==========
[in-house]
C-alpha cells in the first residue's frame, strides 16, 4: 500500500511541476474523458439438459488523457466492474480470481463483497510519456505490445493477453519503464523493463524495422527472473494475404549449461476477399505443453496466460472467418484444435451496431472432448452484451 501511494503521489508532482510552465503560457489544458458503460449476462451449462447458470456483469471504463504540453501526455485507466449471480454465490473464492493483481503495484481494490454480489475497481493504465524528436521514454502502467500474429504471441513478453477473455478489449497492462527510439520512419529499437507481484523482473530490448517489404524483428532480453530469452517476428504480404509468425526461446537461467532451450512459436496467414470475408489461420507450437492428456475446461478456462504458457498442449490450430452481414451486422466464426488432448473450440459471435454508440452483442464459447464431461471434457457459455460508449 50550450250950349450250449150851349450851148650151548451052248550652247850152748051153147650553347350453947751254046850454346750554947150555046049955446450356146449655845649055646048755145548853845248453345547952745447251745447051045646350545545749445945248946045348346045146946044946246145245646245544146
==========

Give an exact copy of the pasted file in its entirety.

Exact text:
[in-house]
C-alpha cells in the first residue's frame, strides 16, 4: 500500500511541476474523458439438459488523457466492474480470481463483497510519456505490445493477453519503464523493463524495422527472473494475404549449461476477399505443453496466460472467418484444435451496431472432448452484451 501511494503521489508532482510552465503560457489544458458503460449476462451449462447458470456483469471504463504540453501526455485507466449471480454465490473464492493483481503495484481494490454480489475497481493504465524528436521514454502502467500474429504471441513478453477473455478489449497492462527510439520512419529499437507481484523482473530490448517489404524483428532480453530469452517476428504480404509468425526461446537461467532451450512459436496467414470475408489461420507450437492428456475446461478456462504458457498442449490450430452481414451486422466464426488432448473450440459471435454508440452483442464459447464431461471434457457459455460508449 50550450250950349450250449150851349450851148650151548451052248550652247850152748051153147650553347350453947751254046850454346750554947150555046049955446450356146449655845649055646048755145548853845248453345547952745447251745447051045646350545545749445945248946045348346045146946044946246145245646245544146